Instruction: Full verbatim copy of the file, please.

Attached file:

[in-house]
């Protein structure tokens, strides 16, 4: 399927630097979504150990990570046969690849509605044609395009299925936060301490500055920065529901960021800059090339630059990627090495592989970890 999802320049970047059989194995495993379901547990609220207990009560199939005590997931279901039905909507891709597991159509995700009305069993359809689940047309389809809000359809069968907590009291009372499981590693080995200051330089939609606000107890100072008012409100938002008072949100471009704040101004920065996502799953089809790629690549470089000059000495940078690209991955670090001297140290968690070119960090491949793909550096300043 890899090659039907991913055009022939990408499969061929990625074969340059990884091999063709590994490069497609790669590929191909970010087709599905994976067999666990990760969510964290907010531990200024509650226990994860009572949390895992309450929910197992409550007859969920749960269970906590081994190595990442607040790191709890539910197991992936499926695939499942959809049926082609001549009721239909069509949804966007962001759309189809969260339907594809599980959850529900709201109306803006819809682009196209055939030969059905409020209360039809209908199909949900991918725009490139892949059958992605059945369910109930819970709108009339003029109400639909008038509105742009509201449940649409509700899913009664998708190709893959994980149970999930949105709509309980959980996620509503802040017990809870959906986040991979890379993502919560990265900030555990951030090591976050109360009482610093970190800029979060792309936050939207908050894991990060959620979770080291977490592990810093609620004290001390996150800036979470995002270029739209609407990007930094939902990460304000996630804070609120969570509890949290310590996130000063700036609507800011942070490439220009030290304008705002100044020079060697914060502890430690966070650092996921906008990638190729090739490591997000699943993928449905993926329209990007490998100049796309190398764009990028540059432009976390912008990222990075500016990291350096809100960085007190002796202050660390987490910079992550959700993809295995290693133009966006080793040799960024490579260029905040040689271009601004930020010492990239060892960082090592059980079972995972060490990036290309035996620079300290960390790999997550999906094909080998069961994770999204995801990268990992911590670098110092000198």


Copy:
[in-house]
């Protein structure tokens, strides 16, 4: 399927630097979504150990990570046969690849509605044609395009299925936060301490500055920065529901960021800059090339630059990627090495592989970890 999802320049970047059989194995495993379901547990609220207990009560199939005590997931279901039905909507891709597991159509995700009305069993359809689940047309389809809000359809069968907590009291009372499981590693080995200051330089939609606000107890100072008012409100938002008072949100471009704040101004920065996502799953089809790629690549470089000059000495940078690209991955670090001297140290968690070119960090491949793909550096300043 890899090659039907991913055009022939990408499969061929990625074969340059990884091999063709590994490069497609790669590929191909970010087709599905994976067999666990990760969510964290907010531990200024509650226990994860009572949390895992309450929910197992409550007859969920749960269970906590081994190595990442607040790191709890539910197991992936499926695939499942959809049926082609001549009721239909069509949804966007962001759309189809969260339907594809599980959850529900709201109306803006819809682009196209055939030969059905409020209360039809209908199909949900991918725009490139892949059958992605059945369910109930819970709108009339003029109400639909008038509105742009509201449940649409509700899913009664998708190709893959994980149970999930949105709509309980959980996620509503802040017990809870959906986040991979890379993502919560990265900030555990951030090591976050109360009482610093970190800029979060792309936050939207908050894991990060959620979770080291977490592990810093609620004290001390996150800036979470995002270029739209609407990007930094939902990460304000996630804070609120969570509890949290310590996130000063700036609507800011942070490439220009030290304008705002100044020079060697914060502890430690966070650092996921906008990638190729090739490591997000699943993928449905993926329209990007490998100049796309190398764009990028540059432009976390912008990222990075500016990291350096809100960085007190002796202050660390987490910079992550959700993809295995290693133009966006080793040799960024490579260029905040040689271009601004930020010492990239060892960082090592059980079972995972060490990036290309035996620079300290960390790999997550999906094909080998069961994770999204995801990268990992911590670098110092000198």